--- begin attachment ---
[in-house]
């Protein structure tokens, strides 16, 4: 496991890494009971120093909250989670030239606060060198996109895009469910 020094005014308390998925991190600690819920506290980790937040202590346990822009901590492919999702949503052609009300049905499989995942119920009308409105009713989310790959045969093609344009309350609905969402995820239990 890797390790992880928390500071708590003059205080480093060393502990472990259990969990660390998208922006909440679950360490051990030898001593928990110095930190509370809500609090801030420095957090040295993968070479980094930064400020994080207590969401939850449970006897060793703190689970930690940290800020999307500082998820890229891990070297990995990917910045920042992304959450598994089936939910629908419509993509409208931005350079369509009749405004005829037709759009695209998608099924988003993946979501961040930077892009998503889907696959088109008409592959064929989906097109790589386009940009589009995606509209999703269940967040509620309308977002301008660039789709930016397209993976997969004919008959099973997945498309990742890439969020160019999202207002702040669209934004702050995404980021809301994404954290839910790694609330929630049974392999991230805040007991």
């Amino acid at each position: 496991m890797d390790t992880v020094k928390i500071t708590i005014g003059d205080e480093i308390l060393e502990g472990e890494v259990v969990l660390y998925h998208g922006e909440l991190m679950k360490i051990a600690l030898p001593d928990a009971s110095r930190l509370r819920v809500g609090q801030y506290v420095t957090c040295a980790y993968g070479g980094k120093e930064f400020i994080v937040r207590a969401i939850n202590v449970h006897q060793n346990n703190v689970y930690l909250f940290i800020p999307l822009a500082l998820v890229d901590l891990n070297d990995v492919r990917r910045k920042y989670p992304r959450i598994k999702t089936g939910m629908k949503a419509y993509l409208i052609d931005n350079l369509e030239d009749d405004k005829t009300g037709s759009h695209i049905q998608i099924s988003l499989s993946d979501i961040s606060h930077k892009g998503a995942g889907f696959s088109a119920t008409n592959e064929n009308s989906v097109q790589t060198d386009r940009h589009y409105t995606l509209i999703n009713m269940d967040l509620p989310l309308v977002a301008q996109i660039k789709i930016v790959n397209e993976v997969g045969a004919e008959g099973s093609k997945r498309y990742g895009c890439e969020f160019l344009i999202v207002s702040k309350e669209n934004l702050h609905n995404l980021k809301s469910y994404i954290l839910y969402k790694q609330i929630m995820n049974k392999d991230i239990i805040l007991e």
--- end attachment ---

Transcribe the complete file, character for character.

[in-house]
């Protein structure tokens, strides 16, 4: 496991890494009971120093909250989670030239606060060198996109895009469910 020094005014308390998925991190600690819920506290980790937040202590346990822009901590492919999702949503052609009300049905499989995942119920009308409105009713989310790959045969093609344009309350609905969402995820239990 890797390790992880928390500071708590003059205080480093060393502990472990259990969990660390998208922006909440679950360490051990030898001593928990110095930190509370809500609090801030420095957090040295993968070479980094930064400020994080207590969401939850449970006897060793703190689970930690940290800020999307500082998820890229891990070297990995990917910045920042992304959450598994089936939910629908419509993509409208931005350079369509009749405004005829037709759009695209998608099924988003993946979501961040930077892009998503889907696959088109008409592959064929989906097109790589386009940009589009995606509209999703269940967040509620309308977002301008660039789709930016397209993976997969004919008959099973997945498309990742890439969020160019999202207002702040669209934004702050995404980021809301994404954290839910790694609330929630049974392999991230805040007991």
């Amino acid at each position: 496991m890797d390790t992880v020094k928390i500071t708590i005014g003059d205080e480093i308390l060393e502990g472990e890494v259990v969990l660390y998925h998208g922006e909440l991190m679950k360490i051990a600690l030898p001593d928990a009971s110095r930190l509370r819920v809500g609090q801030y506290v420095t957090c040295a980790y993968g070479g980094k120093e930064f400020i994080v937040r207590a969401i939850n202590v449970h006897q060793n346990n703190v689970y930690l909250f940290i800020p999307l822009a500082l998820v890229d901590l891990n070297d990995v492919r990917r910045k920042y989670p992304r959450i598994k999702t089936g939910m629908k949503a419509y993509l409208i052609d931005n350079l369509e030239d009749d405004k005829t009300g037709s759009h695209i049905q998608i099924s988003l499989s993946d979501i961040s606060h930077k892009g998503a995942g889907f696959s088109a119920t008409n592959e064929n009308s989906v097109q790589t060198d386009r940009h589009y409105t995606l509209i999703n009713m269940d967040l509620p989310l309308v977002a301008q996109i660039k789709i930016v790959n397209e993976v997969g045969a004919e008959g099973s093609k997945r498309y990742g895009c890439e969020f160019l344009i999202v207002s702040k309350e669209n934004l702050h609905n995404l980021k809301s469910y994404i954290l839910y969402k790694q609330i929630m995820n049974k392999d991230i239990i805040l007991e």